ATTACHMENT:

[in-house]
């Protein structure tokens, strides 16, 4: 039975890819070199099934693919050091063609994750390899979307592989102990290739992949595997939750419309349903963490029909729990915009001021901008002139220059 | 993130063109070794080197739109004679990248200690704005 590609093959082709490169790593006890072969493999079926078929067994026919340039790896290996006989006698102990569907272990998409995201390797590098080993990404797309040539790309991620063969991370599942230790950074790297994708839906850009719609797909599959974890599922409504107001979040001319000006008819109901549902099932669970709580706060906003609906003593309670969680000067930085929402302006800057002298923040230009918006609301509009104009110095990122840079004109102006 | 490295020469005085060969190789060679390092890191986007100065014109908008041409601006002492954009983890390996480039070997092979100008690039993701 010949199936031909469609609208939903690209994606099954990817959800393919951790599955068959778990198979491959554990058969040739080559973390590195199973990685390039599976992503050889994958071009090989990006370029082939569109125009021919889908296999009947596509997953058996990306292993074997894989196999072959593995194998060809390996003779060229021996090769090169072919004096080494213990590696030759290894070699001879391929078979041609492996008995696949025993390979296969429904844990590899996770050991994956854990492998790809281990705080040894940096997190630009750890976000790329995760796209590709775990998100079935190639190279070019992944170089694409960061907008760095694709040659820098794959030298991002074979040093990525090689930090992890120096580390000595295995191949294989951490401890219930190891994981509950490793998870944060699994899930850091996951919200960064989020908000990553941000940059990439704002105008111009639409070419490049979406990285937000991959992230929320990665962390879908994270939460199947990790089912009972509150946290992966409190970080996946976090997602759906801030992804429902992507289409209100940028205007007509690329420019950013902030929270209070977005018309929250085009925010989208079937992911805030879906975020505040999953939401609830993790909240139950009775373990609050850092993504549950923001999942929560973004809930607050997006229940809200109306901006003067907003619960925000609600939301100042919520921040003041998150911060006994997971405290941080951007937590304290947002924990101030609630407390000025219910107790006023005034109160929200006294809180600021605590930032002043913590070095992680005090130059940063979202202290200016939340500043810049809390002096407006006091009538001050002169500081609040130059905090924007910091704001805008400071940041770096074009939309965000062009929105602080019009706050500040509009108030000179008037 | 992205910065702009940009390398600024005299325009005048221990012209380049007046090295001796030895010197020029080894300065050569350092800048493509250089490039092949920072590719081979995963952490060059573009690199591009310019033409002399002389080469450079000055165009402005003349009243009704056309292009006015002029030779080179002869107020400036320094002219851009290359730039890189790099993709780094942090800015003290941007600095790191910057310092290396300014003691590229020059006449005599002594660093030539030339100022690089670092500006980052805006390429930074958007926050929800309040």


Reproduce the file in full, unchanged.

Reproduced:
[in-house]
């Protein structure tokens, strides 16, 4: 039975890819070199099934693919050091063609994750390899979307592989102990290739992949595997939750419309349903963490029909729990915009001021901008002139220059 | 993130063109070794080197739109004679990248200690704005 590609093959082709490169790593006890072969493999079926078929067994026919340039790896290996006989006698102990569907272990998409995201390797590098080993990404797309040539790309991620063969991370599942230790950074790297994708839906850009719609797909599959974890599922409504107001979040001319000006008819109901549902099932669970709580706060906003609906003593309670969680000067930085929402302006800057002298923040230009918006609301509009104009110095990122840079004109102006 | 490295020469005085060969190789060679390092890191986007100065014109908008041409601006002492954009983890390996480039070997092979100008690039993701 010949199936031909469609609208939903690209994606099954990817959800393919951790599955068959778990198979491959554990058969040739080559973390590195199973990685390039599976992503050889994958071009090989990006370029082939569109125009021919889908296999009947596509997953058996990306292993074997894989196999072959593995194998060809390996003779060229021996090769090169072919004096080494213990590696030759290894070699001879391929078979041609492996008995696949025993390979296969429904844990590899996770050991994956854990492998790809281990705080040894940096997190630009750890976000790329995760796209590709775990998100079935190639190279070019992944170089694409960061907008760095694709040659820098794959030298991002074979040093990525090689930090992890120096580390000595295995191949294989951490401890219930190891994981509950490793998870944060699994899930850091996951919200960064989020908000990553941000940059990439704002105008111009639409070419490049979406990285937000991959992230929320990665962390879908994270939460199947990790089912009972509150946290992966409190970080996946976090997602759906801030992804429902992507289409209100940028205007007509690329420019950013902030929270209070977005018309929250085009925010989208079937992911805030879906975020505040999953939401609830993790909240139950009775373990609050850092993504549950923001999942929560973004809930607050997006229940809200109306901006003067907003619960925000609600939301100042919520921040003041998150911060006994997971405290941080951007937590304290947002924990101030609630407390000025219910107790006023005034109160929200006294809180600021605590930032002043913590070095992680005090130059940063979202202290200016939340500043810049809390002096407006006091009538001050002169500081609040130059905090924007910091704001805008400071940041770096074009939309965000062009929105602080019009706050500040509009108030000179008037 | 992205910065702009940009390398600024005299325009005048221990012209380049007046090295001796030895010197020029080894300065050569350092800048493509250089490039092949920072590719081979995963952490060059573009690199591009310019033409002399002389080469450079000055165009402005003349009243009704056309292009006015002029030779080179002869107020400036320094002219851009290359730039890189790099993709780094942090800015003290941007600095790191910057310092290396300014003691590229020059006449005599002594660093030539030339100022690089670092500006980052805006390429930074958007926050929800309040």